NETS, NET-CREATING AND NETWORKING (II)
Voluntary Mechanism for Communication and Learning
The intrThe terms “nets”, “net-creating” and “networking” have lately become very popular and widely used not only in the NGO sector, but much wider, too. In this edition and in the next several editions of The Civic World we are going to present the basic concepts related to nets and networking: what are nets and networking, what is the difference between a net and organization, what kinds and structures of nets are there, information flow in the nets, representing the net, financing the networking, advantages and disadvantages of the networking etc.
Starting from the previous issue of the “Civic World”, we have decided to deal with the basic terms related to nets, netting and networking in a few sequences.
The basic activity in the nets is practicing networking. Although the term networking is also subjected to various interpretations, its essence are the communications. Networking is a process which results from the aware efforts for building relations between each other for achieving certain aim. As a voluntary mechanism for communication and learning between the autonomous participants, the net depends on the “input” of its members. If they do not contribute, there is not a networking, so there is not a net, too.
Human resources are the most important advantage of any net.
Nets, particularly the ones in the NGOs, are to a great extent considered to be “organizations which learn” and in respect of this, the most important aspect of this may be that networking is actually means for mutual learning.
From aspect of mutual learning, the ideas and innovations are much easily distributed through personal contacts than, for example, through written information. This implies to the important role of the individuals and the personal contacts within the net. Members of a net can be individuals or organizations, or both, but it is important to emphasize the importance of the individuals in any net. The inter-human relations keep the net compact. Although it is not completely impossible to work with people you do not like, it is much easier to build a net with people you like.
However, this nets’ dependence on the personal contacts and relations can often be Achilles’ heel of any net.
Nets’ contacts with the external world are often centralized a lot (even monopolized). Actually, the manager or any other key figure, basically creates the networking. Surprisingly a large number of NGOs admit that they do not have a reserve capacity unless this key figure is present. If he/she is not there, then networking has to wait for his/her to come back. People sometimes change their job and in reference to the above mentioned it can have catastrophic effects on the net. Therefore, in order to develop strong and long-lasting relations between the organizations, nets have to depersonalize the external contacts and to establish relations between the organizations in a way that there could be continuity even if individuals change.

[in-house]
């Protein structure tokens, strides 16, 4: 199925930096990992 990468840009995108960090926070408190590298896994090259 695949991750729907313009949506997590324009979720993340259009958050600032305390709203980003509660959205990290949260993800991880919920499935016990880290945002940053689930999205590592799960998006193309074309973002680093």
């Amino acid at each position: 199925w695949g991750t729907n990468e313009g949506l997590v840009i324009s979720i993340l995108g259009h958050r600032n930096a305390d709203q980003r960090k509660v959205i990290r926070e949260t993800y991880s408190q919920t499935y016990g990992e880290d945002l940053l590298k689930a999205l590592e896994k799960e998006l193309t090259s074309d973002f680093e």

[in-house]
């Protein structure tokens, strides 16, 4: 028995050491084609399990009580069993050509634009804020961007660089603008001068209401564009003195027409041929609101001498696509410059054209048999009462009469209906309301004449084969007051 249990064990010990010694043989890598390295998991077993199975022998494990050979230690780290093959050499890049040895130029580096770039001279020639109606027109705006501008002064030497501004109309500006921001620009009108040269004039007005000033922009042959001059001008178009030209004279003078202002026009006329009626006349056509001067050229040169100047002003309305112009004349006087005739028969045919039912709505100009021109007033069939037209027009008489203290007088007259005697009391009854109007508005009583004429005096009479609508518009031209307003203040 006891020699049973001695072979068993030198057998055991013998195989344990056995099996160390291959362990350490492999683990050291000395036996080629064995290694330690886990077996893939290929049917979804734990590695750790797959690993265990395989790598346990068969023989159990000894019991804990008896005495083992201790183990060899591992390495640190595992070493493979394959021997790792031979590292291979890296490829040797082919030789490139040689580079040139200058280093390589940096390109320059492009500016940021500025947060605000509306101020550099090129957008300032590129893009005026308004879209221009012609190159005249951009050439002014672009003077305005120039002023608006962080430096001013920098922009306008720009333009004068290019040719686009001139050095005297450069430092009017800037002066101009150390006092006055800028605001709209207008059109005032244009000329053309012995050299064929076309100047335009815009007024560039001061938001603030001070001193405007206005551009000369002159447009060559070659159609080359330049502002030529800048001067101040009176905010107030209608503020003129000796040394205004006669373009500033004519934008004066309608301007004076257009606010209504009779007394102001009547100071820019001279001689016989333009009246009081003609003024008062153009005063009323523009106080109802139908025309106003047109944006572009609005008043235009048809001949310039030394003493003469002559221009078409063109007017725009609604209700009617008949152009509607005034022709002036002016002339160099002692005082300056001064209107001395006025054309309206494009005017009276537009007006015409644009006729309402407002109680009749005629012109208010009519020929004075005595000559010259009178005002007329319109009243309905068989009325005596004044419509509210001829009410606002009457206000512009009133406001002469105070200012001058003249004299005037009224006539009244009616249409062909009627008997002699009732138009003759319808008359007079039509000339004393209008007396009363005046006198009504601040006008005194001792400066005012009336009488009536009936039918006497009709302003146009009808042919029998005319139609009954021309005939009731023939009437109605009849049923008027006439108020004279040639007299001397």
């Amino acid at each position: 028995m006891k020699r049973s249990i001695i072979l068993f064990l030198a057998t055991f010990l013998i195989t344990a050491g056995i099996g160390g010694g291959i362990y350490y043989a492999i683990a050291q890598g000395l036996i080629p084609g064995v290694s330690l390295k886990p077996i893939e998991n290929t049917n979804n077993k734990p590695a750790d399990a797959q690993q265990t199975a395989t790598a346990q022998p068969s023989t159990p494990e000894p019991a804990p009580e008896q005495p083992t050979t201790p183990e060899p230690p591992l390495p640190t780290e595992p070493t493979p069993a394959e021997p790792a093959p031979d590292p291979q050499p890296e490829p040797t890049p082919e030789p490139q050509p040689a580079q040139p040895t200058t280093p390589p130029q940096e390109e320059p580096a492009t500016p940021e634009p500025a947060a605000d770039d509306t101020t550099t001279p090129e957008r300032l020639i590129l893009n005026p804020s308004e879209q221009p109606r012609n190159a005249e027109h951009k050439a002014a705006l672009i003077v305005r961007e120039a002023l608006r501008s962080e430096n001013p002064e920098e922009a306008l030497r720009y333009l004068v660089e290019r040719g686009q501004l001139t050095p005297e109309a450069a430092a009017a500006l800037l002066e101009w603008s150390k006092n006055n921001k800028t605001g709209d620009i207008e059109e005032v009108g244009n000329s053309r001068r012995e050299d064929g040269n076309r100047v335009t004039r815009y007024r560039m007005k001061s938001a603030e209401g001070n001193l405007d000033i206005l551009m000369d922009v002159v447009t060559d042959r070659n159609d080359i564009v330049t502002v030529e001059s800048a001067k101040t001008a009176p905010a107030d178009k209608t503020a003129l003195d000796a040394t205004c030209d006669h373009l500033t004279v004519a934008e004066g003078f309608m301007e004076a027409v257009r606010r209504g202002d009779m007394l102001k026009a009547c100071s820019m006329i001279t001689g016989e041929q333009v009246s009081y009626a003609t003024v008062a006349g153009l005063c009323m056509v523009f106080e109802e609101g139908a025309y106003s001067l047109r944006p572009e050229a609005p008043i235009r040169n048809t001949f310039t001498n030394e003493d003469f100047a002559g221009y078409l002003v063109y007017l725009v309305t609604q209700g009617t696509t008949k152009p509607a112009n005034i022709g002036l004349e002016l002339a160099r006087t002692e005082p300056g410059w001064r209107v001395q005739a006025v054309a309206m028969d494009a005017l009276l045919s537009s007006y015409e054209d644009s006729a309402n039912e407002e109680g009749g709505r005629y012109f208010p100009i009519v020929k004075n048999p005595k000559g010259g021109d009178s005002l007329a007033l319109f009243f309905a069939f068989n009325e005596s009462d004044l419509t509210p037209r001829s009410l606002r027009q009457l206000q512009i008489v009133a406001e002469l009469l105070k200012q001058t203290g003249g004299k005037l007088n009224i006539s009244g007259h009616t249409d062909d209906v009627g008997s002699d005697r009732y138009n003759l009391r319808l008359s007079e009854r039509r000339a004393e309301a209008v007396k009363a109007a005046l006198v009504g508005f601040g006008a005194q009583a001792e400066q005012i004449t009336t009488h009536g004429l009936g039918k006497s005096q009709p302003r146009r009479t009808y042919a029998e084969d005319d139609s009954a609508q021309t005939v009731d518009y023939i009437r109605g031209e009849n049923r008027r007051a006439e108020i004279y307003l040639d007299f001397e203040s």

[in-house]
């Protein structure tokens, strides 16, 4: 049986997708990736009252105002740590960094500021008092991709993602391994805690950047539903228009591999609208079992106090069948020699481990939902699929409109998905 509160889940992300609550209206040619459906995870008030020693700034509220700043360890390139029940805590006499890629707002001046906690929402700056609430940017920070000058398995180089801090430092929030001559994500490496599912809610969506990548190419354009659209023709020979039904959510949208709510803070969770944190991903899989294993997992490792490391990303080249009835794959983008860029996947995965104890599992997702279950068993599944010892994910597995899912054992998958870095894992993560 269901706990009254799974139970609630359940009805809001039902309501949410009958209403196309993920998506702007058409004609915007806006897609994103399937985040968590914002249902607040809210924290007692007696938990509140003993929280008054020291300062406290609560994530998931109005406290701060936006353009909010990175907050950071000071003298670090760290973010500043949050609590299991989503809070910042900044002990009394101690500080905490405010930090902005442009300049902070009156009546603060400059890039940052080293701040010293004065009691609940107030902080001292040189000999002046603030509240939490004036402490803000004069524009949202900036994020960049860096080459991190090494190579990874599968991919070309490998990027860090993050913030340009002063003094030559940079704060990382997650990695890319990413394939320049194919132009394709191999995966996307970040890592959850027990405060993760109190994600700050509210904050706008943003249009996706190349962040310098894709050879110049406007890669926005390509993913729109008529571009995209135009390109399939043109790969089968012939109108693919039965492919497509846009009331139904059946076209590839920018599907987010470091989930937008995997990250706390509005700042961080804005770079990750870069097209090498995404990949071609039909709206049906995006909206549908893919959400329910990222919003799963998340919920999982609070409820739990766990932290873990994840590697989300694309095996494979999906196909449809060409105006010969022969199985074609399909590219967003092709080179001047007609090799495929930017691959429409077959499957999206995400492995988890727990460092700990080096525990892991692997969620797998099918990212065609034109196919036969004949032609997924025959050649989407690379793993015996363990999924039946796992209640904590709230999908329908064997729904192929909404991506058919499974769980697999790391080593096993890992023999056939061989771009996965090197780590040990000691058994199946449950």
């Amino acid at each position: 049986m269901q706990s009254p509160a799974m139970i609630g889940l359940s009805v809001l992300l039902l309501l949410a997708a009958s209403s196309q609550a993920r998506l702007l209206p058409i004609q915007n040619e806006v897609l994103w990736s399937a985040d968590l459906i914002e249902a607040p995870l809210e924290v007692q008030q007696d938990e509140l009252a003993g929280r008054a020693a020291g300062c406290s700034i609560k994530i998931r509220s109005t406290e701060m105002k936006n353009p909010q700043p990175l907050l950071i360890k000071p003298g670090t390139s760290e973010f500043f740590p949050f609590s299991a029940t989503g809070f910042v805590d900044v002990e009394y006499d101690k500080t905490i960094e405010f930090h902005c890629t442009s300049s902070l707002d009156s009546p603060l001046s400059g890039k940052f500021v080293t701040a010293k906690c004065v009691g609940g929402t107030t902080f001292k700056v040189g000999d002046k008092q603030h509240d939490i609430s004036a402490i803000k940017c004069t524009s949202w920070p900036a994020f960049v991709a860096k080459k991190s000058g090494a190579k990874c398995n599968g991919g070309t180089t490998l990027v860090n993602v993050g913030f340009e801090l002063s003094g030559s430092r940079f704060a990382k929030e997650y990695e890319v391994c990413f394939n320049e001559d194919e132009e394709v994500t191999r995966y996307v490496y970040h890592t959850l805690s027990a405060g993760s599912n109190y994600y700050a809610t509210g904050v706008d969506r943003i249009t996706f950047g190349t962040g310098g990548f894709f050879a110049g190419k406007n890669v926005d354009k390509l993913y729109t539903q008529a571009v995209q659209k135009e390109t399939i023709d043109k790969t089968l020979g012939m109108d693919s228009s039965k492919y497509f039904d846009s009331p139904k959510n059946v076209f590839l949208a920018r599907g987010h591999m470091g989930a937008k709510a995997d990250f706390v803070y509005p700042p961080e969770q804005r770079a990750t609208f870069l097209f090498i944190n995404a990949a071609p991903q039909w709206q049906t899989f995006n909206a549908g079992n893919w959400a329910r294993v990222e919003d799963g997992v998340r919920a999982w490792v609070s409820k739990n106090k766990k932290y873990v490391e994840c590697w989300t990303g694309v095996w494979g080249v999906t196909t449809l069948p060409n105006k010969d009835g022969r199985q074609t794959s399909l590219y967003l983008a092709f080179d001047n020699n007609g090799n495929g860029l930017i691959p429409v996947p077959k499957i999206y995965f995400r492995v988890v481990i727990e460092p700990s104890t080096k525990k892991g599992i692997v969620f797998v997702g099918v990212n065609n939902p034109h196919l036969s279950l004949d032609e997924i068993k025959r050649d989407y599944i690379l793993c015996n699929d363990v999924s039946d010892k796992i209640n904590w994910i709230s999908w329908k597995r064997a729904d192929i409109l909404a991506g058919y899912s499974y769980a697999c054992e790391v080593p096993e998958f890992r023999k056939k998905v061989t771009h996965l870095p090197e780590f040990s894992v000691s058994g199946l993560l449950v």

The importance of mutual vision
It does not surprise that the mutual vision is often mentioned in the NGOs nets literature. However, it is not clear enough if this mutual vision is considered to be a pre-condition for net building or it is expected to develop since the net starts being created. But, it is obvious that nets base upon some mutual needs and ideas from the beginning, at least between a small group of net initiators. In a certain period, networking as a mutual process of learning leads to evolution or strengthening certain mutual ideas.
Potential participants in a net should from the beginning mark the questions for which there is a mutual vision already and then start realizing networking around them.
Obviously, networking is a voluntary practice between independent actors, however it supposes in advance a kind of a mutual program and consensus in regard to the usefulness and the networking objective. Only those who feel the need for cooperation are probable to join or to form a net.
NGO nets sometimes simply strive only for sharing information between the participants, but in other cases the ambition is to achieve influence on organizations and decision-makers that are not part of the net. In such cases it comes out that the question related to representing the net is quite delicate.
Most of the nets strive for focusing around one “core” or, as it is sometimes called a “focus-point”. Its role is to facilitate the information exchange within the net and sometimes to coordinate certain activities. Between the organizations which want to participate in the networking, one is chosen to provide information exchange and keep contacts. Therefore it is of an essential importance for the chosen organization to have a role of “focus-point”, to have financial and managerial capacities to realize this role. Normally, the “focus-point” should have better external contacts. Under certain circumstances this can be a potential source of power and that is why it is essential the “focus-point” to perceive itself as means for easing the networking and not as its leader.
The ambition of some NGOs to represent others can often be problematic. The risk occurs that this representing can be used for building personal careers or raising the image of a certain organization at expense of the other members of the net.
If representing is an activity where the net is given priority, there are a lot of reasons why it can be necessary to increase the level of formalization. Eventual transforming of the net into a formally registered organization can be a better way for realizing these objectives.
Prepared by: Sunchica Sazdovska
(Source: Optimizing Efforts – A Practical Guide to NGO Networking, UNSO/UNDP, May 2000)